As I type this, firefighters are still containing the wildfires in California that have been raging for more than 2 weeks. At its worst, the fires were advancing at the rate of a football stadium every 3 seconds. Over 100,000 people have been displaced from their homes–climate change refugee figures that we might have imagined for some distant archipelago, but happening right in the wine country of Napa and Sonoma.
The rest of the Western United States has also suffered from infernal wildfires–mega fires–in 2017. All in all, the U.S. has lost 8.5 million acres (and counting) to wildfires in 2017. In fact, there have been abnormally devastating wildfires on almost every continent this year, even in Greenland, where summer / ice-melting season lasts 70 days longer than it had in the 1970s.
There’s no question that climate change has a direct effect on creating mega fires around the world. In Western U.S., record-breaking heat dries out forests to ideal firewood conditions, and the disappearing ice in the tundras reveals carbon-rich peat that burns easily and releases more CO2 into the air. We always hear 1.5* Celsius as the “aspirational” increase (as opposed to 2* Celsius or more, considered to spell certain doom); but even a fraction of a degree increase in temperature creates exponential damages.
Wildfires 2017 scorching Eagle Creek–one of Oregon’s most beloved trails
In the Pacific Northwest, for example, wildfires have increased by 5,000% since the early 1970s. It’s a particularly disturbing stat for me because I grew up in beautiful Portland, Oregon, going hiking with my family to places like Eagle Creek, Dog Mountain, Angel’s Rest, Multnomah Falls, and other enchanting and lush places that have all burned down this summer. Portland used to be a famously rainy and verdant place–but this summer’s freak heat wave of 105* F brings to bear the scientists’ warning that we will soon see a more Middle-East type of climate all over the world–120* F, or over 50* Celsius.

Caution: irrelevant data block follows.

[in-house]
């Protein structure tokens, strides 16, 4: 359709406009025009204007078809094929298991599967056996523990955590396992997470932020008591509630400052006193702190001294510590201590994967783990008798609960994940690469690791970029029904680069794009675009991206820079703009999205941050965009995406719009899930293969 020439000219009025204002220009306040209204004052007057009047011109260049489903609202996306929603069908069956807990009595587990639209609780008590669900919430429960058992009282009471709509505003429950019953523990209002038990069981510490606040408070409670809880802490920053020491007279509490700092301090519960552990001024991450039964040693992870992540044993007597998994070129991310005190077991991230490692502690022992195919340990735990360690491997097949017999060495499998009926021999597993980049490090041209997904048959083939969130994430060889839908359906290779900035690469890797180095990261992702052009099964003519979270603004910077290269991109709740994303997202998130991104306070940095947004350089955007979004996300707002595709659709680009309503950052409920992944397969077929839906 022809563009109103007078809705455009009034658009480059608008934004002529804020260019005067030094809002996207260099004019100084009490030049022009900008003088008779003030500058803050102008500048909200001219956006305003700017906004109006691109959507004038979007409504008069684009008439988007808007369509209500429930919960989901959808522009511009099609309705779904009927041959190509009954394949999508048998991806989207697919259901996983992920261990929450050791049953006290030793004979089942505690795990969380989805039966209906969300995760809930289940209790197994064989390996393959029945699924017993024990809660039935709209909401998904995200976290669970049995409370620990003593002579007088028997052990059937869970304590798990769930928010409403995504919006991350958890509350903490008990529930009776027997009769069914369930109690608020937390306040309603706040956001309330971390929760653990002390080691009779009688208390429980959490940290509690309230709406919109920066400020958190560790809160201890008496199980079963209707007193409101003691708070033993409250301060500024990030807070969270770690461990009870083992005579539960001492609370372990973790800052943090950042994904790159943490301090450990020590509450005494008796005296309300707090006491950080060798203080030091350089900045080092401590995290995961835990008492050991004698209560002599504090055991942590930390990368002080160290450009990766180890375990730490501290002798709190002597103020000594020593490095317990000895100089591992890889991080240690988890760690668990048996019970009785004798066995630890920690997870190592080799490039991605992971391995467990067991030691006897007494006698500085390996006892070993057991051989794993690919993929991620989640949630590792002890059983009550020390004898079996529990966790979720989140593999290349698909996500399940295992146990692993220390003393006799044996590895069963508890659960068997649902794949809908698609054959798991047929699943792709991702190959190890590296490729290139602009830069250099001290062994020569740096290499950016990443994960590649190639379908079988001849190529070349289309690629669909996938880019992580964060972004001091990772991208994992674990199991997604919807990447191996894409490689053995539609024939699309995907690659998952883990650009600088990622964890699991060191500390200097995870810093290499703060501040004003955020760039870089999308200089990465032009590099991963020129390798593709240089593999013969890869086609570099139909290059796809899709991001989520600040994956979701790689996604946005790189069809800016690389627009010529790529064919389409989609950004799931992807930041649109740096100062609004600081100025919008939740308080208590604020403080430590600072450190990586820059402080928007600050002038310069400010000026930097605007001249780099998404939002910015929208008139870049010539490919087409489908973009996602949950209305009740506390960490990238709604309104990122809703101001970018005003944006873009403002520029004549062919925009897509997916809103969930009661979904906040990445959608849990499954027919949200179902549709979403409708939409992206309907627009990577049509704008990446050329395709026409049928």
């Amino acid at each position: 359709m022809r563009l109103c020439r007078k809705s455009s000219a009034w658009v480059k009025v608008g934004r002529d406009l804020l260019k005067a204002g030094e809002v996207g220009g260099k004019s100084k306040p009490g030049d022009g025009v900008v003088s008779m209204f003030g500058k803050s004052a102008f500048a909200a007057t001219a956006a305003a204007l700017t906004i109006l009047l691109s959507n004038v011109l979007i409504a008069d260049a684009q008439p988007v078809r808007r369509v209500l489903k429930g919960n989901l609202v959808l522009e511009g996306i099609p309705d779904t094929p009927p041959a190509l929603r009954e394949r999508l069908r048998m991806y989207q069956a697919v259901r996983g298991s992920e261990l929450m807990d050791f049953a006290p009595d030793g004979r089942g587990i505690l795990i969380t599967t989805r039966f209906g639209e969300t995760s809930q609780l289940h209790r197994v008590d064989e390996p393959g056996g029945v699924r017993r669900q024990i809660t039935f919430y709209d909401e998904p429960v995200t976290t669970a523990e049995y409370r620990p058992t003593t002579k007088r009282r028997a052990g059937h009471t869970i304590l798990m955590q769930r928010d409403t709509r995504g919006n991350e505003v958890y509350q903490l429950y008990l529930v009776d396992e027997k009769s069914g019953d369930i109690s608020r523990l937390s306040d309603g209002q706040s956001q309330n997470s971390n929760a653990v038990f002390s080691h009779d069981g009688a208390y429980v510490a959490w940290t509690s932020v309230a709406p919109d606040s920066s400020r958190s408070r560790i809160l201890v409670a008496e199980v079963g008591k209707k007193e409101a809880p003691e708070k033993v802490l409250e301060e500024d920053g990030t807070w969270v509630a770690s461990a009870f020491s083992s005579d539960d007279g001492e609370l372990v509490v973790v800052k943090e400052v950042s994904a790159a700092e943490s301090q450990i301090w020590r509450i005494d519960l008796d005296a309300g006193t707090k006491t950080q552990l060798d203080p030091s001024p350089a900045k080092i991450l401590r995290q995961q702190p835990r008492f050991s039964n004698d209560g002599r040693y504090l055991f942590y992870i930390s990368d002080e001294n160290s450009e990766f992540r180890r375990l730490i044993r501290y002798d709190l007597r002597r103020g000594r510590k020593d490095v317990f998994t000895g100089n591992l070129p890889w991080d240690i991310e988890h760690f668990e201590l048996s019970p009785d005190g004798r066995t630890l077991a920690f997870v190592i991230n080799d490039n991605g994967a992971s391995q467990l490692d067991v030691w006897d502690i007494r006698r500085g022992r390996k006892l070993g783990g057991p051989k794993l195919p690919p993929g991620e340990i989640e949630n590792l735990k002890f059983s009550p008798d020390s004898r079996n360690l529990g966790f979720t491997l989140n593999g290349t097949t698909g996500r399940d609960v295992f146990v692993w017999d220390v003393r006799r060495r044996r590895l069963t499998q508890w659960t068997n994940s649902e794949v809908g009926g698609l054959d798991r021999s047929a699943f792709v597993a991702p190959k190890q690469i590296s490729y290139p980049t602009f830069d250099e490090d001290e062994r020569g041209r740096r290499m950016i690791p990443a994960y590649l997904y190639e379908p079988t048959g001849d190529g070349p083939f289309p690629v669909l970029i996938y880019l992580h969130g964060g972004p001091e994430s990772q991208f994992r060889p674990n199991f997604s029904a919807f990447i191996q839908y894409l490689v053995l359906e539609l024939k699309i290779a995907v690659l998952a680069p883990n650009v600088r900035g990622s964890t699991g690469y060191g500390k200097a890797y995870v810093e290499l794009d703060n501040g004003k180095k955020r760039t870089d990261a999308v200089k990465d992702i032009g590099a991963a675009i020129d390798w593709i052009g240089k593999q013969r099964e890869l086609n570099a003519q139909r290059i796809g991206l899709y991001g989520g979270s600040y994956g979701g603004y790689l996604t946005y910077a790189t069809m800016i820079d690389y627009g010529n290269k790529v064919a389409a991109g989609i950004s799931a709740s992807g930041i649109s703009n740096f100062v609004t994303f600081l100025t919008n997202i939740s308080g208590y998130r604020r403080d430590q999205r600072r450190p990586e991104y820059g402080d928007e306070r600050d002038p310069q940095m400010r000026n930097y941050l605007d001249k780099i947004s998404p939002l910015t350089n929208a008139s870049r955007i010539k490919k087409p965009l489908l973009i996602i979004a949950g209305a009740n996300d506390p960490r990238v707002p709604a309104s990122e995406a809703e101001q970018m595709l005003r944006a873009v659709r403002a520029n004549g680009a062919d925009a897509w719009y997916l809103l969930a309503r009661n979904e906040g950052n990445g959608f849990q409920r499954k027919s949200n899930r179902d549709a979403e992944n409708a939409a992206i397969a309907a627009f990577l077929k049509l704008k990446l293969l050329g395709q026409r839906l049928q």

This is something I find profoundly devastating, but I share this not merely to vent: in order for us to feel passionate about making any changes, we each need to find something that resonates with us personally and powerfully.
Whether that’s wild animals that are caught in the fire, people who have lost their homes and lives, the red sky raining down ashes, or old growth forests that have been scorched to the ground, we have to be conscious of the things that spark our sense of outrage and inspire our fighting spirit.
Wildfire in Estreito de Calheta in Portugal–another country where more than hundred lives were lost to wildfires 2017
So how can you help protect the forests and prevent wildfires? Unless you’re in the Fire Department or Park Services, the best way is to reduce our carbon footprint.
- Go vegan. An average vegan contributes about half as much carbon emissions as an average omnivore, all other things being equal. A single meat calorie emits 10x as much carbon emissions as a single plant protein calorie. Even going vegetarian is more earth-friendly than switching to a Prius.
- Take public transportation, ride a bike, or walk. In a city, this is already easy to do. Even if you don’t live in a city with well-developed public transportation, you can still carpool and yes, drive a Prius.